We seem to have largely lost our sense of wonder—that is, our ability to marvel at things—if we ever had it or were aware of it to begin with. This applies especially to children today, who have a superabundance—a gross superfluity—of means of entertainment in the form of electronic gadgetry, which robs them of the ability and need to entertain themselves, and inculcates in them a drug-like dependence; ever more and more stimulation is required to maintain the ‘high’. It is, in my opinion, a loss rather than a gain, though having known nothing else, many young people probably would not agree with me.

"The dinosaurs ruled this planet for over a hundred million years, at least a hundred times longer than the brief, awkward tenure of human creatures, and they are gone almost without a trace, leaving nothing but crushed bone as a memento. We can do the same more easily and in an ecological sense, we would be missed even less. What’s the difference? seems an inevitable question, and the best answer I can think of is that we know, we are capable of seeing what is happening. We are the only creatures that understand evolution, that, conceivably, can alter its very course. It would be too base of us to simply relinquish this possibility through pride, or ignorance, or laziness.

"It seems to me that we are losing the sense of wonder, the hallmark of our species and the central feature of the human spirit. Perhaps this is due to the depredations of science and technology against the arts and the humanities, but I doubt it—although this is certainly something to be concerned about. I suspect it is simply that the human spirit is insufficiently developed at this moment in evolution, much like the wing of archaeopteryx. Whether we can free it for further development will depend, I think, on the full reinstatement of the sense of wonder. It must be reinstated in relation not only to the natural world but to the human world as well. At the conclusion of all our studies we must try once again to experience the human soul as soul, and not just as a buzz of bio-electricity; the human will as will, and not just as a surge of hormones; the human heart not just as a fibrous, sticky pump, but as the metaphoric organ of understanding. We need not believe in them as metaphysical entities—they are as real as the flesh and blood they are made of. But we must believe in them as entities; not as analyzed fragments but as wholes made real by our contemplation of them, by the words we use to talk of them, by the way we have transmuted them to speech. We must stand in awe of them as unassailable, even though they are dissected before our eyes.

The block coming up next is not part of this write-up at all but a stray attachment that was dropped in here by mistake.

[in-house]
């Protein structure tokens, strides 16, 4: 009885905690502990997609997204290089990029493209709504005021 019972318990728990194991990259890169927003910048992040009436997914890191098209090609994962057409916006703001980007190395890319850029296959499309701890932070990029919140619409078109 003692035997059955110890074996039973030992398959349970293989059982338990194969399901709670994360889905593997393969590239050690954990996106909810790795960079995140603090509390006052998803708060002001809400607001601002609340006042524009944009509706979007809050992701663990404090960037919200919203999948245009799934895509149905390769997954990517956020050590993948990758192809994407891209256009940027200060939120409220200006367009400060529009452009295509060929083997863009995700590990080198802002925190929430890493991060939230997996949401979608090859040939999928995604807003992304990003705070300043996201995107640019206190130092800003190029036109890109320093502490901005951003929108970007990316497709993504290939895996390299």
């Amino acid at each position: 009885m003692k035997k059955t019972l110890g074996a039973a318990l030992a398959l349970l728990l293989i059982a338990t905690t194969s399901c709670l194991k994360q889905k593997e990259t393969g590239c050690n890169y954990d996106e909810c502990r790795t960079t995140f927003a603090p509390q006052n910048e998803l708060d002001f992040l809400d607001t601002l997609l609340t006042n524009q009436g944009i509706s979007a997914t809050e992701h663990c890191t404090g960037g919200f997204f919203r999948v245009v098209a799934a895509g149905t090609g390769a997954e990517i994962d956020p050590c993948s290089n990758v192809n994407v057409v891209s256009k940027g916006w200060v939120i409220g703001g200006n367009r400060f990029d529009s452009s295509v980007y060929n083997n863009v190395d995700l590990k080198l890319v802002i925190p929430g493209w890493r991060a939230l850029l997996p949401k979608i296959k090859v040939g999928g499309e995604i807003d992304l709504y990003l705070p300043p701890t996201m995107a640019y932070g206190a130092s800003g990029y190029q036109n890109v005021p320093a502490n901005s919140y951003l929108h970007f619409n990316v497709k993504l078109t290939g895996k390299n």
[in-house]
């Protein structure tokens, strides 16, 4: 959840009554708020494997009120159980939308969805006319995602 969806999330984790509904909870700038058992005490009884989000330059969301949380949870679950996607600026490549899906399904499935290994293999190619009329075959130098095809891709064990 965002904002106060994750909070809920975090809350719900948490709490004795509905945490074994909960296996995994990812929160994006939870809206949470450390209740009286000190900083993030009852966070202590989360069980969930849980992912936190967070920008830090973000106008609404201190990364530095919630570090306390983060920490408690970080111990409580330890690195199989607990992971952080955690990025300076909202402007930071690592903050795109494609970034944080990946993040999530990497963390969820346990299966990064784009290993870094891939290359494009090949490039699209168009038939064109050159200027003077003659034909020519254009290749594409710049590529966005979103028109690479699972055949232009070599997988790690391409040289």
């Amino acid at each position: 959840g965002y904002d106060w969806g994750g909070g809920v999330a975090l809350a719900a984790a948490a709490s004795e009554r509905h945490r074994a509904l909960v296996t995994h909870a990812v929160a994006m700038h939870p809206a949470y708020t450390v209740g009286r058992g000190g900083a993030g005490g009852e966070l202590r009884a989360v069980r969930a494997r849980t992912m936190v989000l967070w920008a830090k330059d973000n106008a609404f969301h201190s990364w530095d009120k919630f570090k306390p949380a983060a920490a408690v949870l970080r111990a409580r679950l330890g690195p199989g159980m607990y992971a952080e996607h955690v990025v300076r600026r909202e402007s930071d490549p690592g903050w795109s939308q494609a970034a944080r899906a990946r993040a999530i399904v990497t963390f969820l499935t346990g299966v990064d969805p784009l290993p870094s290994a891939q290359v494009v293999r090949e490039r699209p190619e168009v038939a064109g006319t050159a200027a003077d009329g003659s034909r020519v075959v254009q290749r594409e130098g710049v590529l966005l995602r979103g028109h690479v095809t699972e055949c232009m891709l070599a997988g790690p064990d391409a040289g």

"As for the natural world, we must try to restore wonder there too. We could start with the photograph of the Earth; it may be our last chance. Even now it is being used in geography lessons, taken for granted by small children. We are the first generation to have seen it, the last generation not to take it for granted. Will we remember what it meant to us? How fine the Earth looked, dangling in Space? How pretty against the endless black? How round? How very breakable? How small? It is up to us to try to experience a sense of wonder about it that will save it before it’s too late. If we cannot, we may do the final damage in our lifetimes. If we can, we may change the course of history and, consequently, the course of evolution, setting the human lineage firmly on a path towards a new evolutionary plateau.

"We must choose, and choose soon, either for or against the further evolution of the human spirit. It is for us, in the generation that turns the corner of the millennium, to apply whatever knowledge we have, in all humility but with all due speed, and try to learn more as quickly as possible. It is for us, much more than for any previous generation, to become serious about the human future, and to make choices that will be weighed not in a decade or a century but in the balances of geological time. It is for us, with all our stumbling, and in the midst of our dreadful confusion, to try to disengage the tangled wing".